Monthly Archives: April 2008
This book was a fun read. I found this as a book club selection and it was everything I had hoped for. The storyline is that of June, who befriends a woman who needs a ride home from a meeting. While driving, June is in a car accident that kills her passenger, Marrissa.
June finds a list that Marissa had of 20 things she wanted to do before she turned 25. June, in her guilt, decides to go out and complete the list. The book is sweet and funny and at times enough to make you cry. It was a great read following June through such tasks as riding in a helicopter, boogie boarding, and changing someones life. In the end, June gets much more out of the list then she would have every dreamed.
The book inspired me to make a list of my own. Great read.
Another read by Phillippa Gregory. This book was a bit harder to get into at the start. Gregory writes the book from three women’s point of view: Jane Boleyn, Katherine Howard, and Anne Cleys. Each chapter is from one of these women’s perspective. At first I found that difficult to follow, once I picked upt he rythym of it – I found it brilliant.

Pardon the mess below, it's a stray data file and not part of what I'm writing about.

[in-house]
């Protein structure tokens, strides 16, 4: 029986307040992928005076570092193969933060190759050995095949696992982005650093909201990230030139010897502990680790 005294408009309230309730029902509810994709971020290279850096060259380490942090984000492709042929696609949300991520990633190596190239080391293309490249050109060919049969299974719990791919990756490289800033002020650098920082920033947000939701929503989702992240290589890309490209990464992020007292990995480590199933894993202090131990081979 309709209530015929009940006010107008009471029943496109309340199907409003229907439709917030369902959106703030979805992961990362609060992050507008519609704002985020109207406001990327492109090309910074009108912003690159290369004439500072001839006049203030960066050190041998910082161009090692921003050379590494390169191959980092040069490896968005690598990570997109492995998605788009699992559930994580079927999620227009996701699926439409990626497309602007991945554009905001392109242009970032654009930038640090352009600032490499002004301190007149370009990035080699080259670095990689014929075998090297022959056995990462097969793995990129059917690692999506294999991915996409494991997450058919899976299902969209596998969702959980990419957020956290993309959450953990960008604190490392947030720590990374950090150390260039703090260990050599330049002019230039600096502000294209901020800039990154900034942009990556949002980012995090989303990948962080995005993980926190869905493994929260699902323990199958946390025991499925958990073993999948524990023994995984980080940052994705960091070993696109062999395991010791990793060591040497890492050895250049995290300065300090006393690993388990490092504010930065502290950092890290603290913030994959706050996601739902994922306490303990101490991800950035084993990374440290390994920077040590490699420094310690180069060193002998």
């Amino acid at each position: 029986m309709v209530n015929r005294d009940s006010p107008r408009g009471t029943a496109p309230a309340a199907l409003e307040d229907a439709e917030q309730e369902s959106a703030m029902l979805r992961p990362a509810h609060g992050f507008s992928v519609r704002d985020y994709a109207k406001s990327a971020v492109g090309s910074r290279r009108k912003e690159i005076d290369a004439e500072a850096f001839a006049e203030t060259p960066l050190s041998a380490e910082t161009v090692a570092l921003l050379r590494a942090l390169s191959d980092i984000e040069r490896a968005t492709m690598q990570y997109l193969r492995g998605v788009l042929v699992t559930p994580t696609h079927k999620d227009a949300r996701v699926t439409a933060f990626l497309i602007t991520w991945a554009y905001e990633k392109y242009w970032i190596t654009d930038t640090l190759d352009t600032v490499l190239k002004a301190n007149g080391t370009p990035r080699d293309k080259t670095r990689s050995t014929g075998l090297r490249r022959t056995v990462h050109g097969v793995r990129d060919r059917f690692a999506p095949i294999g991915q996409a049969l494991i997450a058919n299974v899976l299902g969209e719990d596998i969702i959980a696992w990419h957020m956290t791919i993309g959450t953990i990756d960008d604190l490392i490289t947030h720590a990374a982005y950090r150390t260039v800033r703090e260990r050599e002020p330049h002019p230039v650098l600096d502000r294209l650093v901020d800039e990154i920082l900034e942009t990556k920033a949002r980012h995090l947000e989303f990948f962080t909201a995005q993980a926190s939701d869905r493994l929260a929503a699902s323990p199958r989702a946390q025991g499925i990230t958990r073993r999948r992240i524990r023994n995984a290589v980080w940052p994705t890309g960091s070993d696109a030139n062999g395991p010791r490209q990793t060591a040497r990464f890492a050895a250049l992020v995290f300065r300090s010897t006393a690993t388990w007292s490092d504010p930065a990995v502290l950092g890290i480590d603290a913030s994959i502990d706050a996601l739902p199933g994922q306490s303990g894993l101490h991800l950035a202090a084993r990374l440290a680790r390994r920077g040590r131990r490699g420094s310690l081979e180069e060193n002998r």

Jane, of course, in the original Anne’s sister in law who helped with the evidence to have Anne as well as her husband killed in the Other Boleyn Girl. Katherine is a cousin to the original Ann and 14 years old. She is just as spunky as her cousin and looking out for #1… in this case…. herself. Anne Cleys is the Queen (#4) and from Spain with little English. Katherine, will eventually become the 5th Queen to Henry VIII.
I loved the history again. I had no idea and enjoyed reading about the time period and how much Henry has changed since his early days as King. At this point I would say he is quite mad and I don’t mean angry. Another excellent read.
One of the things the Bookies like to do is see the movie of a book that we have read. This puts a little extra zip into our group when we get to the occasional outing.
On Thursday five of us were able to go and check out The Other Boleyn Girl movie at Movies 10. I was really excited to see what they had done with the movie as the book was so incredible.
Seeing this movie I was somewhat dissapointed. Many key facts were left out – and I realize when you read a 735 page book, the movie is not going to be able to put all details in… but definate holes were left in the movie version. My friend Joelle went with us to the movie and having not read the book, she had a lot of questions for me as the movie just didn’t put things together well.
One thing I felt held true was at the end when Anne is found guilty and they take her to her death. Her speak is right on as recorded in history, and I found this part extremely real as she realized that no one would save her this time and she really was going to die.
Overall – I found the movie to be of average rating. Nothing exceptional and I do not care to see it again. If I had not read the book prior to seeing the movie, I don’t think I would be as fascinated with the whole times of Henry the VIII… (another movie from a book did just as poorly a couple years ago was Memoirs of A Geisha).